To match the pulse rate to the gas exchange rate it is necessary to calculate, from the pumping speed and the chamber volume, the time taken to exchange the gas in the reactor. Optimum matching is obtained when the pulse repetition frequency is equal to this gas exchange time. Typically the partial pressure of the active constituents of the plasma is 10 to 100 m torr. This corresponds to approximately 0.3 to 1 deposited monolayer per pulse.
We have found that the effect of each radio-frequency pulse is to dissociate the plasma gases and thus deplete the active gas content of the chamber 11. Since the length of the pulse is short there is substantially no gas exchange during the pulse. This provides substantially uniform deposition conditions throughout the chamber volume. Immediately after the pulse the chamber contains a substantially uniform plasma in a high degree of dissociation i.e. a high degree of dissociation of the plasma has occurred.
We have found that the dissociation rate of a reactive gas is up to two orders of magnitude slower than the establishment of the plasma, the latter occurring within a few microseconds. To maximise the deposition efficiency the plasma should be maintained for a period of at least 50 microseconds and preferably from 75 to 500 microseconds. We have found that for many plasmas a pulse width of 100 to 400 microseconds provides the optimum deposition condition. The preferred mark space ratio is from 1:300 to 1:1200.
When a first coating process is completed, the gas may, if desired, be evacuated through the outlet 14 and a further gas admitted through the inlet 17 to provide a second processing step. If desired all of the gas may be removed from the chamber 1 before admitting a second gas or alternatively the second gas may be admitted at the same time as the first gas is being removed. In this way two separate surface processing steps may follow one another and if the gases are changed in the second above described manner then there will be no surface discontinuities between the two surface processing steps.
The range of materials to which the process may be applied is not limited. However, the process is particularly suited for the treatment of heat sensitive materials, both organic and inorganic. It may also be used, however, for surface treating other materials such as steel or aluminium.
The gas chosen will depend upon the process required. Atomic species have the advantage of having much higher chemical energies and structural symmetry. Such discharges have further advantages as sources for ultra-violet radiation which will be beneficial to the production of strong cross-linking of plastic surfaces. The article 10 may be made of a wide range of materials including plastics such as acrylics and carbonates. The processing envisaged includes for example surface cleaning and activation of an optical element, application of a graft polymer of matching optical properties, and gradually phasing into wear resistant hard material of high refractive index such as silicon carbide or silicon nitride followed by a quarter wave (λ/4) inorganic layer of suitable refractive index of, for example, SiO2, and a final layer of thin optically matched water repellant fluorocarbon.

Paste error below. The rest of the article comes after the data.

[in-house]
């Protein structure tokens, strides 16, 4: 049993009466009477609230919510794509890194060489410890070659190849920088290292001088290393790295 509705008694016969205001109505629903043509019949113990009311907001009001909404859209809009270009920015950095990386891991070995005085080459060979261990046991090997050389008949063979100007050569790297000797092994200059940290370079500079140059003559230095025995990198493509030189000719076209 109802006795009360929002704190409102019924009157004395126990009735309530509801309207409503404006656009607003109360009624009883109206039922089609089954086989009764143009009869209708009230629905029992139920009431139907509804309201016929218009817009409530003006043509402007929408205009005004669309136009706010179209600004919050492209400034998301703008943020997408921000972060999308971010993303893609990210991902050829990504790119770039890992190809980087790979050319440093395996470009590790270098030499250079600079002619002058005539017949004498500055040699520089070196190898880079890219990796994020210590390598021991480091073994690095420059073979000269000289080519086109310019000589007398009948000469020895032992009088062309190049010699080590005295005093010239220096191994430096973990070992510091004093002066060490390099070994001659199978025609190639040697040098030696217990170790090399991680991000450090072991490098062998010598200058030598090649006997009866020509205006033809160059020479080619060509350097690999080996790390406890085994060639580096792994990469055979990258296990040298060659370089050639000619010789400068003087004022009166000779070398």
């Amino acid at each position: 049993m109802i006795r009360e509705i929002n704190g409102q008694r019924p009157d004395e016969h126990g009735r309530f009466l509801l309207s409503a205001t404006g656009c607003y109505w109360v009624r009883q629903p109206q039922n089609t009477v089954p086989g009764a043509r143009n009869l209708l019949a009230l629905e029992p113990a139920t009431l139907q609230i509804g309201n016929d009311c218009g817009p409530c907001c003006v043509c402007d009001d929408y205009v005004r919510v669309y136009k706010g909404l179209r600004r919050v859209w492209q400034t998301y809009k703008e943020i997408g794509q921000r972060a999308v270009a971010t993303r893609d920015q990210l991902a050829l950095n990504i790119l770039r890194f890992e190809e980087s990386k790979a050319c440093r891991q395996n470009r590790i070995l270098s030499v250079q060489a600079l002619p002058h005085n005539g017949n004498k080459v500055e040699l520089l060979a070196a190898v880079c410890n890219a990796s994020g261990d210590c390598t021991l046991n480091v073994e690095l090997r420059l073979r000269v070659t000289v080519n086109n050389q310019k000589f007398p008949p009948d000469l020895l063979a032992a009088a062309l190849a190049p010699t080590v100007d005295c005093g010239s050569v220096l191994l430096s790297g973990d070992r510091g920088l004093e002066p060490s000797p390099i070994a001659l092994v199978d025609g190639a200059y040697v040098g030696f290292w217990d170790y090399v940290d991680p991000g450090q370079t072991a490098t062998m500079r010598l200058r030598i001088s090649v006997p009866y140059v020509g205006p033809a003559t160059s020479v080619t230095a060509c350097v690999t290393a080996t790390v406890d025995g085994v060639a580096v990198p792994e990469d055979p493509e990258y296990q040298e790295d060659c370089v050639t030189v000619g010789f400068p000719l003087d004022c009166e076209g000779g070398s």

The use of this process is particularly preferred to arrange a moisture impervious layer for, for example infra red lenses or filters, and may be used to coat particles in a fluidised bed arrangement. A magnetic field may be applied to enhance the degree of ionisation. Additional internal and external heating sources may be applied to create the optimum thermal conditions for the article 10.
In certain processes, for example when etching, it may be preferable to place the article 10 outside the active region.
In certain arrangements it may be preferred to pulse the gas supply. In a particular arrangement, the process may be used to provide impermeable coatings for plastics for cables.
Using the technique described herein we have successfully deposited silicon carbide films on plastics substrates. The films were deposited from an equal volume mixture of silane and methane at a pressure of 100 m torr. The generator nominal power employed uses 60 kw, and the pulse width 100μ sec. at a repetition frequency of 10 Hz. Growth rates of 600 Å/min were observed.
Various modifications of the process may of course be employed. In some applications the reactant gas or gases may be fed into the chamber in a series of pulses, one pulse for each generator pulse. In a further extension of this technique the gas is changed at every pulse to a different composition or to an inert gas. In this way a multilayer structure comprising e.g. a series of monolayers can be formed.
Whilst the technique has been described with particular reference to film deposition it can of course be employed, with a suitable etchant gas mixture, for surface etching of a substrate. The process may for example be employed in the dry etching of a masked semiconductor structure in the fabrication of an integrated circuit.
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|U.S. Classification||427/577, 427/327, 427/322, 427/444, 427/578, 427/299|
|International Classification||C23F4/00, C23C16/50, C23C16/515, B01J19/08|
|Cooperative Classification||C23C16/515, C23F4/00|
|European Classification||C23F4/00, C23C16/515|
|13 Mar 1990||CC||Certificate of correction|